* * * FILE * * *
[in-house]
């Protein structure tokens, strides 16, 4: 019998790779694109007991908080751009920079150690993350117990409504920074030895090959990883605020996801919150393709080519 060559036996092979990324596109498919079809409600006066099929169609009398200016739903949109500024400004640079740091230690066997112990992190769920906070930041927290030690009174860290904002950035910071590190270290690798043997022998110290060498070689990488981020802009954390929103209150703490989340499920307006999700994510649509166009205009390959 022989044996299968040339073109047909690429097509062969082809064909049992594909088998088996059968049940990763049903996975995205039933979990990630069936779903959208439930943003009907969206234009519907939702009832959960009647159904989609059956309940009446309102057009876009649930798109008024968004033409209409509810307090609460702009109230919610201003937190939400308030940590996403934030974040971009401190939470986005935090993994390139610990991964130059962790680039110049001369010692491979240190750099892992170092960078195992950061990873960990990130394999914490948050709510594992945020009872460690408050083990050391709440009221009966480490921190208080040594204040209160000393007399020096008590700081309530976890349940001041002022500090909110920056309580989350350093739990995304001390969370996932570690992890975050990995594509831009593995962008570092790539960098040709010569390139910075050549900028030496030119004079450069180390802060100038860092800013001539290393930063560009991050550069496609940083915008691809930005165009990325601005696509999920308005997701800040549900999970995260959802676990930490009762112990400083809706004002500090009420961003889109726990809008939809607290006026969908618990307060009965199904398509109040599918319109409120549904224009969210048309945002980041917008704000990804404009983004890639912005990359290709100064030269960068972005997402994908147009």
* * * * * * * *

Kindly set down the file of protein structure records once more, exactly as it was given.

[in-house]
């Protein structure tokens, strides 16, 4: 019998790779694109007991908080751009920079150690993350117990409504920074030895090959990883605020996801919150393709080519 060559036996092979990324596109498919079809409600006066099929169609009398200016739903949109500024400004640079740091230690066997112990992190769920906070930041927290030690009174860290904002950035910071590190270290690798043997022998110290060498070689990488981020802009954390929103209150703490989340499920307006999700994510649509166009205009390959 022989044996299968040339073109047909690429097509062969082809064909049992594909088998088996059968049940990763049903996975995205039933979990990630069936779903959208439930943003009907969206234009519907939702009832959960009647159904989609059956309940009446309102057009876009649930798109008024968004033409209409509810307090609460702009109230919610201003937190939400308030940590996403934030974040971009401190939470986005935090993994390139610990991964130059962790680039110049001369010692491979240190750099892992170092960078195992950061990873960990990130394999914490948050709510594992945020009872460690408050083990050391709440009221009966480490921190208080040594204040209160000393007399020096008590700081309530976890349940001041002022500090909110920056309580989350350093739990995304001390969370996932570690992890975050990995594509831009593995962008570092790539960098040709010569390139910075050549900028030496030119004079450069180390802060100038860092800013001539290393930063560009991050550069496609940083915008691809930005165009990325601005696509999920308005997701800040549900999970995260959802676990930490009762112990400083809706004002500090009420961003889109726990809008939809607290006026969908618990307060009965199904398509109040599918319109409120549904224009969210048309945002980041917008704000990804404009983004890639912005990359290709100064030269960068972005997402994908147009």